I decided, therefore, to leave the emergency kits with the local administration in the next dzongkhag over, Mongar, and to buy clothes in the bazaar there. I phoned ahead to the representative of His Majesty's welfare office in Mongar who agreed to go to a shop in the bazaar that sold wholesale clothing from Bangladesh. He rang back an hour later to inform me that he was in the shop putting together a couple large bundles of clothes. I was somewhat taken aback when I reached Mongar and discovered that the bundles amounted to almost US$1000, which was more than I had on me at the time. So we reduced the quantities, I paid, and we continued on our 12-hour journey to Kanglung, a town about two hours from Wamrong. Kanglung is the site of Sherubtse College, which for many years served as Bhutan's only degree granting institution -- now one of several affiliate colleges under the newly formed Royal University of Bhutan. We stayed in a bare-bones guesthouse run by SNV, the Dutch volunteer organization, arriving late and departing the next morning early for Wamrong.... or at least what was left of it.

Traveling down the road from Kanglung to Wamrong brought back memories of my many bus journeys two decades ago along the same road when returning from the main eastern town of Tashigang, where our little band of Canadian volunteer teachers, scattered over eastern Bhutan, would occasionally converge to shop for all the luxuries which were not available in our villages (like tomatoes, Indian processed cheese, tins of baked beans and ketchup!). These days were chronicled in Jamie Zeppa's book, Beyond the Sky and the Earth; A Journey Into Bhutan.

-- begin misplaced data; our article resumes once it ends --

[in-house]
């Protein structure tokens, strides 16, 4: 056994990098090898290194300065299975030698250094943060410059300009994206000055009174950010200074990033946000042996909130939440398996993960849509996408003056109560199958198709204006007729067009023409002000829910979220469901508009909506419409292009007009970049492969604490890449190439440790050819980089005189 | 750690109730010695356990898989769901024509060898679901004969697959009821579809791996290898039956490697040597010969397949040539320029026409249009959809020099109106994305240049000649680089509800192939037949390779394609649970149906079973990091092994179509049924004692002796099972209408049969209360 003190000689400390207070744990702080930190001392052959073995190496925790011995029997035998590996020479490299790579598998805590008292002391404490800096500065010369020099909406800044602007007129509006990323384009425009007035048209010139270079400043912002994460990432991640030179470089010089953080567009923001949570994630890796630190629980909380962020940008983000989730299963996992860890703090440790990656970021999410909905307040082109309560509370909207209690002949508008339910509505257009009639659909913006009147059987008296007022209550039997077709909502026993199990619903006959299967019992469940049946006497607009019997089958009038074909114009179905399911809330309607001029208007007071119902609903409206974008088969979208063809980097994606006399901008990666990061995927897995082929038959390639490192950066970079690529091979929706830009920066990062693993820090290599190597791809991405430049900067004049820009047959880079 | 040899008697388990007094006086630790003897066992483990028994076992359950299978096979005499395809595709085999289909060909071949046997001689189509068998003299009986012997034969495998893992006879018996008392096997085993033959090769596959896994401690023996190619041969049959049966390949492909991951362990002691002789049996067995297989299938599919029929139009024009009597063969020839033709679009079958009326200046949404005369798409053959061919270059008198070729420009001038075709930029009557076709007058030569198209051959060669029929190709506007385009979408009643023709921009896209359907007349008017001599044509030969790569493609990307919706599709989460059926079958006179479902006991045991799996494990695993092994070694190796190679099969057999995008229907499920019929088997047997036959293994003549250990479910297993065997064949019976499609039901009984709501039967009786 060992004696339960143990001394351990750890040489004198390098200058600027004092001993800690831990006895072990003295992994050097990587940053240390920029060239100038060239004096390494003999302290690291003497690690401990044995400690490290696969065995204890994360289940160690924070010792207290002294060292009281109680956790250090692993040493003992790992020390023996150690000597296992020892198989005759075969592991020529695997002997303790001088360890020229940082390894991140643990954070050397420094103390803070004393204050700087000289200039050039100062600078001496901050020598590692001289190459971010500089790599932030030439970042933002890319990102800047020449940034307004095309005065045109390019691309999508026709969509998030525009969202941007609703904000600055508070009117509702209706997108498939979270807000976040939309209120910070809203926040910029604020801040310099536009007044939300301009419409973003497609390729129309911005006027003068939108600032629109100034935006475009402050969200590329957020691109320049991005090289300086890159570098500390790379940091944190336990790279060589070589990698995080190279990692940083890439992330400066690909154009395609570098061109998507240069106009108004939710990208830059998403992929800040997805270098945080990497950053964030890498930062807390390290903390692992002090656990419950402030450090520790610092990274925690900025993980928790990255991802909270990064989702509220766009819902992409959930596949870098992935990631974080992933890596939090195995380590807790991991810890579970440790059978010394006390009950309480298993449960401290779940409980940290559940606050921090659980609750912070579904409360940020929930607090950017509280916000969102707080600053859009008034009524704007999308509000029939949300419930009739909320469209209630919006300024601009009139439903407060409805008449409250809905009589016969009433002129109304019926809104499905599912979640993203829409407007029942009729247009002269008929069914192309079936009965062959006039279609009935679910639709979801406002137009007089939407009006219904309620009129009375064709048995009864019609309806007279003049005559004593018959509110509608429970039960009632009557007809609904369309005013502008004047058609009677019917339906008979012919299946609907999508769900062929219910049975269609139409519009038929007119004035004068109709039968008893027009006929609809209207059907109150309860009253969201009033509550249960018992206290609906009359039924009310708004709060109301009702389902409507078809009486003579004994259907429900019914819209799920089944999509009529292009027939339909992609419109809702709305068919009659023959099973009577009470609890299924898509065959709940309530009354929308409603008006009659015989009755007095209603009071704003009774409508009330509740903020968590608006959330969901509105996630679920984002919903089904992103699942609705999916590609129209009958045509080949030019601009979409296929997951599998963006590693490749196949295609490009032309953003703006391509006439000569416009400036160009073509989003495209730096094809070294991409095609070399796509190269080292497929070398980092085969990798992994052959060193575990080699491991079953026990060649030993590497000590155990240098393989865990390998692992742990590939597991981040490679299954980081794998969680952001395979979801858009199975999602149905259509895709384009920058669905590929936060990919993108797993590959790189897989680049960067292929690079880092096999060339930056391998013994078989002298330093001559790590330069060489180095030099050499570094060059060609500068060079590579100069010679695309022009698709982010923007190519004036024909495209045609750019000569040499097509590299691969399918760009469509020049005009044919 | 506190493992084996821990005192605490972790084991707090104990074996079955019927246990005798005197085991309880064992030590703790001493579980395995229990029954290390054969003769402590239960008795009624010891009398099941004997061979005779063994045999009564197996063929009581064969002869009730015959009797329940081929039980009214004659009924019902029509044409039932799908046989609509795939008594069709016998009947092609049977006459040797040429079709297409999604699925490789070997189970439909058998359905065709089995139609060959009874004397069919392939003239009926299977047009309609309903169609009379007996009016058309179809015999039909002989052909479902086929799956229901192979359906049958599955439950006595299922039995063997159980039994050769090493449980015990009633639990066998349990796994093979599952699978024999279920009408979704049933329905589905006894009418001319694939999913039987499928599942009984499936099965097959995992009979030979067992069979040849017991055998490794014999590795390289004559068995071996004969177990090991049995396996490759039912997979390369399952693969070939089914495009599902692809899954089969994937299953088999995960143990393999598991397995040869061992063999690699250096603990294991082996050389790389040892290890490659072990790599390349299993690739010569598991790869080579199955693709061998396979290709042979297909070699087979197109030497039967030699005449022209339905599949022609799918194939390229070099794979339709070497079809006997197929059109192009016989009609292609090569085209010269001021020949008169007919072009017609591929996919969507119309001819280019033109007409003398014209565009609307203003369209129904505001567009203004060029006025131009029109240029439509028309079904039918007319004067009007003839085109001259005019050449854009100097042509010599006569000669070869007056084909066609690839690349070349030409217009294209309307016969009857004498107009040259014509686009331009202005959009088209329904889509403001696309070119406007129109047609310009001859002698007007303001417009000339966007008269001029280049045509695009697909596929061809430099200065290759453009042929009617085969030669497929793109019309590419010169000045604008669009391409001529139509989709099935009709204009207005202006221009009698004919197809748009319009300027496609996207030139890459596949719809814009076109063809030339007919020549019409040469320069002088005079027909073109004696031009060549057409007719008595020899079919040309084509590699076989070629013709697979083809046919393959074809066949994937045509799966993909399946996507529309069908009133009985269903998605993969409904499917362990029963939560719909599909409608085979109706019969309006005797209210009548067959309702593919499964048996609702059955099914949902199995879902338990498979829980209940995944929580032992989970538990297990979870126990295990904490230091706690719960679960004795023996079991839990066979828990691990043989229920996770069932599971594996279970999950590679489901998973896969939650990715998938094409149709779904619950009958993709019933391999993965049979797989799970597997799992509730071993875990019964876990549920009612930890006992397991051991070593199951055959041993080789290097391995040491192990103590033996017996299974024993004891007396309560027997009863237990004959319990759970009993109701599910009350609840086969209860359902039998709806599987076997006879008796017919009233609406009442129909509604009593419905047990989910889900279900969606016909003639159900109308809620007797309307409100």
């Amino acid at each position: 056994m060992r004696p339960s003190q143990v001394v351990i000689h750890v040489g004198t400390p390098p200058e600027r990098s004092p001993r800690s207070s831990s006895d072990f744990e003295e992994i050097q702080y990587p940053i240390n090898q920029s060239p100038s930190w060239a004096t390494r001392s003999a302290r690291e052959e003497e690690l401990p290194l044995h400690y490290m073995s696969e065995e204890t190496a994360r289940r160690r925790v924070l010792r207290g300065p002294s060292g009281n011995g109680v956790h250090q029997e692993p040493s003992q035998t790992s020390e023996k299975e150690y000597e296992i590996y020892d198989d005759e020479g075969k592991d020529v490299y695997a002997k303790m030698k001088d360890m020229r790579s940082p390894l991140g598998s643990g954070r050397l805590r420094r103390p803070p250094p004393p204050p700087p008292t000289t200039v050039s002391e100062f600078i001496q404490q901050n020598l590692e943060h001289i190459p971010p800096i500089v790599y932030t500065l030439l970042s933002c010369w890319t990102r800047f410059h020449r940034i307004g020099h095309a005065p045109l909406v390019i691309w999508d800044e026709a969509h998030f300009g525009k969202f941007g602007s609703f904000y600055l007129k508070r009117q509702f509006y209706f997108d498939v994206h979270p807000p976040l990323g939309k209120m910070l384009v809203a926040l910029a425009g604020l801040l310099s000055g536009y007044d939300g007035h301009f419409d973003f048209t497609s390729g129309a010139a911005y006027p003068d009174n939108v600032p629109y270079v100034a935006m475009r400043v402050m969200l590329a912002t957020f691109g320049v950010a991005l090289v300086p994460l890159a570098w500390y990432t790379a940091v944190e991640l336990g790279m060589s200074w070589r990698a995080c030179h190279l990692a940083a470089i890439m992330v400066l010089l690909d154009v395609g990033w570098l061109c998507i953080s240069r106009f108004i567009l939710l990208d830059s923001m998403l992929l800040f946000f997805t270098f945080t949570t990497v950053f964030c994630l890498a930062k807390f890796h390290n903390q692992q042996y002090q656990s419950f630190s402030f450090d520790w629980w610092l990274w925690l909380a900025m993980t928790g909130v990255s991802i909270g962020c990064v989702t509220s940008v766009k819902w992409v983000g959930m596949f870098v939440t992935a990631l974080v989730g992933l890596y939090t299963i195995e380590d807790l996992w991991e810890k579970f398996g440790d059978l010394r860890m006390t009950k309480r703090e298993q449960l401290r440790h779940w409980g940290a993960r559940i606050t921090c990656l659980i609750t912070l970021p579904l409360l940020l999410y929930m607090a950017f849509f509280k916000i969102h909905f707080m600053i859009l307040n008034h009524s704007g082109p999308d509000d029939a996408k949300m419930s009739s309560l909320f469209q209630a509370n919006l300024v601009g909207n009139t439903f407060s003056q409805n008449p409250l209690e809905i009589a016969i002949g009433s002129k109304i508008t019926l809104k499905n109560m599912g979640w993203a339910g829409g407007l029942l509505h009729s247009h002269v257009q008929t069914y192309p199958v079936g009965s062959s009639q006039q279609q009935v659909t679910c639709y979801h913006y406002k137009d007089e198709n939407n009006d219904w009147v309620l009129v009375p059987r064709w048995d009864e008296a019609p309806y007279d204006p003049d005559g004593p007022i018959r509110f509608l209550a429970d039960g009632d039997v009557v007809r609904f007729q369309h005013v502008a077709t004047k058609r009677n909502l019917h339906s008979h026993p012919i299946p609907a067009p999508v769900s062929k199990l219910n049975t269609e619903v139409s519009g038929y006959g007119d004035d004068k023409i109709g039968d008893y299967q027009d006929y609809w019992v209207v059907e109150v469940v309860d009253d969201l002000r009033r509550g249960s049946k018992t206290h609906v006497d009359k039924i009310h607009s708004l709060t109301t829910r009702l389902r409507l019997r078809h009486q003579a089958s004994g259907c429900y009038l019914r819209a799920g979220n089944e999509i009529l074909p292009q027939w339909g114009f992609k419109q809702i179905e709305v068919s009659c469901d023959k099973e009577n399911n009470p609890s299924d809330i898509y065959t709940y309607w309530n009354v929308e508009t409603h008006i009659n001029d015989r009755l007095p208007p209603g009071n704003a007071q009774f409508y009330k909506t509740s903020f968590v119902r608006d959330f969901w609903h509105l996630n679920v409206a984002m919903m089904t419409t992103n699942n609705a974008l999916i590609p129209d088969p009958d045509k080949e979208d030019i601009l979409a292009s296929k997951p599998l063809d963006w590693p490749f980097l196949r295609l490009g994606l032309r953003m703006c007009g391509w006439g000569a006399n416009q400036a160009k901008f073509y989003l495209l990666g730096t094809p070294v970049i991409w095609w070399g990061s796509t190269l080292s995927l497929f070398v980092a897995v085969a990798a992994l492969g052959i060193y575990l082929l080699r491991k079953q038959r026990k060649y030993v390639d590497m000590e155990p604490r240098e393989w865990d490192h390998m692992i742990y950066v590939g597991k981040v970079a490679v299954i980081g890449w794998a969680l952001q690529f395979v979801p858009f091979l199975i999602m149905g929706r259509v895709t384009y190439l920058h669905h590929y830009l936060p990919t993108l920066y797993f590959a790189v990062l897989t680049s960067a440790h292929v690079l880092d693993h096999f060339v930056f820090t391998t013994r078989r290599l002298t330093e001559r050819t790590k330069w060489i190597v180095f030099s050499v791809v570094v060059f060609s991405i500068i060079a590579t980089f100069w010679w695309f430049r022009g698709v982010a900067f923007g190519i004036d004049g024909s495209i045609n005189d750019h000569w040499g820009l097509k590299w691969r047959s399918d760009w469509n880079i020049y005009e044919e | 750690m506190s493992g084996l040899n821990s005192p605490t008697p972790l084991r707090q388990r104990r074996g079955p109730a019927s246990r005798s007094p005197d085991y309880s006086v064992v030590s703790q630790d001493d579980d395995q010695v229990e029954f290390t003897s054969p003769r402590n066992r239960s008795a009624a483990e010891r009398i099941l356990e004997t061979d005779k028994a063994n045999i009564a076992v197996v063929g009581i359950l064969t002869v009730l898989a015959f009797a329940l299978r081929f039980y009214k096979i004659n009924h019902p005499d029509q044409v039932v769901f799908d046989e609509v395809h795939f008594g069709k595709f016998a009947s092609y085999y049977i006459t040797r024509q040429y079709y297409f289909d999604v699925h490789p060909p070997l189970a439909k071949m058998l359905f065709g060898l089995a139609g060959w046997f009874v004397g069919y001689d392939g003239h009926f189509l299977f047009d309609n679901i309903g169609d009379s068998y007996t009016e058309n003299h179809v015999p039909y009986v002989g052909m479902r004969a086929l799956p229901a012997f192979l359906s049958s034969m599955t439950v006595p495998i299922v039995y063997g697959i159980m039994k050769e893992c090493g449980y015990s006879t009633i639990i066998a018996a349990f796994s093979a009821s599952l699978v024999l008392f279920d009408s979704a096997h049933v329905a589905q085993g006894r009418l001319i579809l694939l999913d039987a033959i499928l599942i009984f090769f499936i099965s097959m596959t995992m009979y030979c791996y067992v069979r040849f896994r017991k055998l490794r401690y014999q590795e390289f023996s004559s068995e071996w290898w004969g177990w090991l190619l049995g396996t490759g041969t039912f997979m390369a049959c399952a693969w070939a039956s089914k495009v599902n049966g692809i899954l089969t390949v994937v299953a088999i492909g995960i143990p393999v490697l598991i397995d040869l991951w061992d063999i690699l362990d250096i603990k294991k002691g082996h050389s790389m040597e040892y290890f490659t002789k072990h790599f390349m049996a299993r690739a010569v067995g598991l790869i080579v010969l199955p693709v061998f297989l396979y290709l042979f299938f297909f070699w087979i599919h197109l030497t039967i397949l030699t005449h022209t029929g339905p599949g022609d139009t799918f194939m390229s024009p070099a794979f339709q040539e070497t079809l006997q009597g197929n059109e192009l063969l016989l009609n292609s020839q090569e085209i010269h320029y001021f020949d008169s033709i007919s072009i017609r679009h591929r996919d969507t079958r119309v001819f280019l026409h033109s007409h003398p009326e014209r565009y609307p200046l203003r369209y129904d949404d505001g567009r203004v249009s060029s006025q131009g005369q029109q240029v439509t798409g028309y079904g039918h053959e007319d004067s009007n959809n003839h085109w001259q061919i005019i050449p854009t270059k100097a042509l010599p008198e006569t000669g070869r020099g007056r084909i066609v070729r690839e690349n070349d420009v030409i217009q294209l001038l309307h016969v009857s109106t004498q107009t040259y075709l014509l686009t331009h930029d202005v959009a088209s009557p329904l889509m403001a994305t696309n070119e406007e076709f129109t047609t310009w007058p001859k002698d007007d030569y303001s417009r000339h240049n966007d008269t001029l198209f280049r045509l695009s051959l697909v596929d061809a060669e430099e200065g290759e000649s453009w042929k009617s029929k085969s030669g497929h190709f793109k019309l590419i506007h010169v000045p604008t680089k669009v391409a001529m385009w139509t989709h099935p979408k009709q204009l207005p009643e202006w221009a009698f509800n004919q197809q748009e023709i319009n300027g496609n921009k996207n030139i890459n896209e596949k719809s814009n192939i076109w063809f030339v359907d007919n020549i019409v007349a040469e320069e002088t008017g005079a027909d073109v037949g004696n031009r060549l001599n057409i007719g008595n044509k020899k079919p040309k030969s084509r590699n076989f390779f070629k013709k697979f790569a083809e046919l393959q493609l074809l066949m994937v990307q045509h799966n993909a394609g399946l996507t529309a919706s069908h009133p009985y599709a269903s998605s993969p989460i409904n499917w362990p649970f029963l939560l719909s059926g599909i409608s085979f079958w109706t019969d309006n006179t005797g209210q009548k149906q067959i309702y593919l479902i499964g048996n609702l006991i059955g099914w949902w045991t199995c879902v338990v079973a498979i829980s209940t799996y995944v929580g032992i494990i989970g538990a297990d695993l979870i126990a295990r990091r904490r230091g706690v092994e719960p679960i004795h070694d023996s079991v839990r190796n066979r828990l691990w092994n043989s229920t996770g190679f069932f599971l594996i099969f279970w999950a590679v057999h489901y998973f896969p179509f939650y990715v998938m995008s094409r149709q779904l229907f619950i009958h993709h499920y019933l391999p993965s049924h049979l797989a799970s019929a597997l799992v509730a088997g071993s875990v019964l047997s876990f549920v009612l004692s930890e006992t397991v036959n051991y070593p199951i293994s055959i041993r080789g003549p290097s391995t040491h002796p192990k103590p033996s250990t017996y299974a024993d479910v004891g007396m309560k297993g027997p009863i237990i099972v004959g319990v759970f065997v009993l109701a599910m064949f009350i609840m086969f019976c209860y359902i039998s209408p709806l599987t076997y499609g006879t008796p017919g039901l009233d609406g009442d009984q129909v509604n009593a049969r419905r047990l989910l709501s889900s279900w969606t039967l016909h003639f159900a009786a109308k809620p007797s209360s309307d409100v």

Knowing that at the last bend in the road before Wamrong I'd be able to view the destruction left me with a sort of sickening and sad anticipation. Sure enough, as we rounded the corner, there it was below -- half the market was gone -- the charred ruins of my former neighbor’s’ houses protruded into the air, creating a disfigurement that was difficult to comprehend. I arrived in front of what was left of the bazaar where the local Member of Parliament who was on a visit to his constituency when the fire occurred greeted me. He gave me a quick summary of how the crisis had unfolded only 36 hours earlier. None of the residents who lost their shops and homes had insurance as their homes were located on government-owned land and, therefore, the buildings on them were technically considered to have been illegally built. The Member of Parliament gathered together those who had lost their homes. I spoke to my old neighbors and friends, mustering up what little of the local language I could recall. I told them I was very unhappy to see what had happened. Many were in tears, which got me choked up as well.